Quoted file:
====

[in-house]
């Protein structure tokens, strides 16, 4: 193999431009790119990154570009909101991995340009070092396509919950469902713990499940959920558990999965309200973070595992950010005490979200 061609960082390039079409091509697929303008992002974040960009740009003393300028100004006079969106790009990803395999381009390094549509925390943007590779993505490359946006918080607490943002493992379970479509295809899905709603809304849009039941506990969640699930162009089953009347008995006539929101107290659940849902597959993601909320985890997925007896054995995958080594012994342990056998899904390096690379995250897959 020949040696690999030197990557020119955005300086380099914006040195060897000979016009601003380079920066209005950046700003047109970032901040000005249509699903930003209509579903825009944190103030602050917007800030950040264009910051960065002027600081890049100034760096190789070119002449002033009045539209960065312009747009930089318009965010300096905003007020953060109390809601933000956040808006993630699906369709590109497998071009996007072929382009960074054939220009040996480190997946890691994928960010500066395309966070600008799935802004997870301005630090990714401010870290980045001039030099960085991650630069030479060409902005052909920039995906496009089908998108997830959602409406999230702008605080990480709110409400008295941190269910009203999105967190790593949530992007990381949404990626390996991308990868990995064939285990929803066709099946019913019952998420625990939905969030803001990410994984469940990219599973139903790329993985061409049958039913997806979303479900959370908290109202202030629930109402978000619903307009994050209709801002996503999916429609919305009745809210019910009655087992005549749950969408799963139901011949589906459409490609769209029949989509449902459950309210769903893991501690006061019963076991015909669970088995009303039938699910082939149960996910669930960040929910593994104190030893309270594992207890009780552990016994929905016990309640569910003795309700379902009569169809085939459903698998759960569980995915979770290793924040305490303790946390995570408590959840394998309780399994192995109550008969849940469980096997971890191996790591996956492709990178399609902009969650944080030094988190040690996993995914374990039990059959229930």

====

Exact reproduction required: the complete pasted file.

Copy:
[in-house]
């Protein structure tokens, strides 16, 4: 193999431009790119990154570009909101991995340009070092396509919950469902713990499940959920558990999965309200973070595992950010005490979200 061609960082390039079409091509697929303008992002974040960009740009003393300028100004006079969106790009990803395999381009390094549509925390943007590779993505490359946006918080607490943002493992379970479509295809899905709603809304849009039941506990969640699930162009089953009347008995006539929101107290659940849902597959993601909320985890997925007896054995995958080594012994342990056998899904390096690379995250897959 020949040696690999030197990557020119955005300086380099914006040195060897000979016009601003380079920066209005950046700003047109970032901040000005249509699903930003209509579903825009944190103030602050917007800030950040264009910051960065002027600081890049100034760096190789070119002449002033009045539209960065312009747009930089318009965010300096905003007020953060109390809601933000956040808006993630699906369709590109497998071009996007072929382009960074054939220009040996480190997946890691994928960010500066395309966070600008799935802004997870301005630090990714401010870290980045001039030099960085991650630069030479060409902005052909920039995906496009089908998108997830959602409406999230702008605080990480709110409400008295941190269910009203999105967190790593949530992007990381949404990626390996991308990868990995064939285990929803066709099946019913019952998420625990939905969030803001990410994984469940990219599973139903790329993985061409049958039913997806979303479900959370908290109202202030629930109402978000619903307009994050209709801002996503999916429609919305009745809210019910009655087992005549749950969408799963139901011949589906459409490609769209029949989509449902459950309210769903893991501690006061019963076991015909669970088995009303039938699910082939149960996910669930960040929910593994104190030893309270594992207890009780552990016994929905016990309640569910003795309700379902009569169809085939459903698998759960569980995915979770290793924040305490303790946390995570408590959840394998309780399994192995109550008969849940469980096997971890191996790591996956492709990178399609902009969650944080030094988190040690996993995914374990039990059959229930």